Friday, December 20, 2013 4:43 pm
Mass. gov: More responsible in missing-boy case
By STEVE LeBLANCAssociated Press
The family of Jeremiah Oliver received great care from a different social worker at the state Department of Children & Families until the end of last year, Patrick said. The family's care went downhill after the case was transferred to another office, he said on WGBH-FM radio.
He said no case worker is too overworked to raise alarm bells if he or she believes a family is in trouble. Instead, he said, a representation was made that the family was fine and in a new furnished apartment even though no one had one gone to see it.
"Being busy doesn't explain that," Patrick said.
The family, which lived in Fitchburg, 45 miles northwest of Boston, had been involved with the department for a long time, he said.
"The social work provided to the family up until the end of last year was exemplary," he said. "It was in a different office, a different social worker, a different team, really terrific. The problem ... seems to be about the social worker who was fired from the office to which it was transferred and her supervisor."
Investigators say Jeremiah last was seen by relatives in September but police learned only recently that he was missing and are treating the case as a possible homicide.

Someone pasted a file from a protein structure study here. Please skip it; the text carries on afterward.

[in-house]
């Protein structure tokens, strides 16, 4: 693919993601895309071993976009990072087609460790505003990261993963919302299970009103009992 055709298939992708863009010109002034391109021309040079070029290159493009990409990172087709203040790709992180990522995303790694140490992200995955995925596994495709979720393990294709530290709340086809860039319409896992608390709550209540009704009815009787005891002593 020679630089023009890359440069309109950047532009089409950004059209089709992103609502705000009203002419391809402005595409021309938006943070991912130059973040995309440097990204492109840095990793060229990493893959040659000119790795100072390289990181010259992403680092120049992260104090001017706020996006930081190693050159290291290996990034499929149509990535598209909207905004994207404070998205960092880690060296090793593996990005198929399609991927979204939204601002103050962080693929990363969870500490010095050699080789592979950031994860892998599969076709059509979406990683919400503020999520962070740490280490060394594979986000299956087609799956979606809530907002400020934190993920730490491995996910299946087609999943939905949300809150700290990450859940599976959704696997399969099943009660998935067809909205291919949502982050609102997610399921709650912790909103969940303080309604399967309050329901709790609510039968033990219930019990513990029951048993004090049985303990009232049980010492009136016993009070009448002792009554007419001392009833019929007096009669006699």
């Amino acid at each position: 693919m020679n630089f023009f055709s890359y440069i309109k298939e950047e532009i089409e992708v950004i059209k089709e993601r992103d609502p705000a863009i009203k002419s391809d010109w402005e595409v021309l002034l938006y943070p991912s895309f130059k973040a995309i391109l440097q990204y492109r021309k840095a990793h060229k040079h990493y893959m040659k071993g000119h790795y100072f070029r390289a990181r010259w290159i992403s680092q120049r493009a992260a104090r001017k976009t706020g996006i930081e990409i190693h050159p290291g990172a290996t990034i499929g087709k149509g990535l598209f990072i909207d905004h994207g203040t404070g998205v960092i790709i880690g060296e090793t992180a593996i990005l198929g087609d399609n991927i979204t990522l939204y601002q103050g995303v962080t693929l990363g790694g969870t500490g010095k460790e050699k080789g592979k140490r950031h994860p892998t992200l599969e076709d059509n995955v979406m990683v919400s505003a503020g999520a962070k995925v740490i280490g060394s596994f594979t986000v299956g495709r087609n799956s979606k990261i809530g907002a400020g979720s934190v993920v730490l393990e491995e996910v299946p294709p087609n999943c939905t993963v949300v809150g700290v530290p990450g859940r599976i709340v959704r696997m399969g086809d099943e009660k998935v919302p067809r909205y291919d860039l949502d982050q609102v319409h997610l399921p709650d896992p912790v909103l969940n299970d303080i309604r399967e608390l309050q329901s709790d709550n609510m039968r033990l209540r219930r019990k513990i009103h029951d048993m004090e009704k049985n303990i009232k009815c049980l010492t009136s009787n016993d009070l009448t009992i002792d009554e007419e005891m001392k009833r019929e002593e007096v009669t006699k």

Jeremiah's mother, Elsa Oliver, has been charged with reckless endangerment of a child and with being an accessory after the fact. A not guilty plea was entered on her behalf.
Oliver's boyfriend, Alberto Sierra, was charged with assault and battery with a dangerous weapon and assault and battery on a child. He has pleaded not guilty.
Patrick, a Democrat, said he's asked Department of Children & Families Commissioner Olga Roche to look into whether the responsibility goes beyond the fired social worker and supervisor.
"I have some reason to believe it does," he said.
A union representing social workers has criticized the firings, saying Roche is using the workers as scapegoats to deflect attention from problems caused by soaring caseloads.
Patrick said the caseload question is a separate issue.
"I'm talking about saying to somebody, `We've got a problem here, and I can't get to it because I'm too busy,'" he said. "That didn't happen."
Patrick said he's been briefed on the conditions of Jeremiah's brother and sister, who are under state care. He called their experiences "a pretty grisly story."
Three investigations are underway: the criminal investigation, Roche's review and an investigation by the state Office of the Child Advocate.
The Senate Republican Caucus on Friday called for an independent investigation by Auditor Suzanne Bump and Inspector General Glenn Cunha into the actions of the Department of Children & Families. Democratic House Speaker Robert DeLeo has asked the chairs of two legislative committees to look into the agency's handling of the case.